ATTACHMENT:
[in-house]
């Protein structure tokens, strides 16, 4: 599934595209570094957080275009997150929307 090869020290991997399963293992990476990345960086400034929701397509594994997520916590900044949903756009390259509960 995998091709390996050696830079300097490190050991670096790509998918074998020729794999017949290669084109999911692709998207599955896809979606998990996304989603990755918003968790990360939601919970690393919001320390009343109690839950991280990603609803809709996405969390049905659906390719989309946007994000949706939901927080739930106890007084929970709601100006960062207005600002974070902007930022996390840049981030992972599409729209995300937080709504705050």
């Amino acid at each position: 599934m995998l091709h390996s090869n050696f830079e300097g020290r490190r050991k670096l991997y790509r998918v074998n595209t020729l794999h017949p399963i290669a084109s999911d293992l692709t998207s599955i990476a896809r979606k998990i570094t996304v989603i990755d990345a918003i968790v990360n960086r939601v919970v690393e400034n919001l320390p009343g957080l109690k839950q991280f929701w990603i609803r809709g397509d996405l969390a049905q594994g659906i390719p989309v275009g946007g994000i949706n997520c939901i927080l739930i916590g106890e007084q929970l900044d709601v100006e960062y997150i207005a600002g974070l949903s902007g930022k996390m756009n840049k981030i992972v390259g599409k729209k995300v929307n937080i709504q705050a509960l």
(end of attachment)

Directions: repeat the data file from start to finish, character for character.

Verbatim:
[in-house]
């Protein structure tokens, strides 16, 4: 599934595209570094957080275009997150929307 090869020290991997399963293992990476990345960086400034929701397509594994997520916590900044949903756009390259509960 995998091709390996050696830079300097490190050991670096790509998918074998020729794999017949290669084109999911692709998207599955896809979606998990996304989603990755918003968790990360939601919970690393919001320390009343109690839950991280990603609803809709996405969390049905659906390719989309946007994000949706939901927080739930106890007084929970709601100006960062207005600002974070902007930022996390840049981030992972599409729209995300937080709504705050």
């Amino acid at each position: 599934m995998l091709h390996s090869n050696f830079e300097g020290r490190r050991k670096l991997y790509r998918v074998n595209t020729l794999h017949p399963i290669a084109s999911d293992l692709t998207s599955i990476a896809r979606k998990i570094t996304v989603i990755d990345a918003i968790v990360n960086r939601v919970v690393e400034n919001l320390p009343g957080l109690k839950q991280f929701w990603i609803r809709g397509d996405l969390a049905q594994g659906i390719p989309v275009g946007g994000i949706n997520c939901i927080l739930i916590g106890e007084q929970l900044d709601v100006e960062y997150i207005a600002g974070l949903s902007g930022k996390m756009n840049k981030i992972v390259g599409k729209k995300v929307n937080i709504q705050a509960l």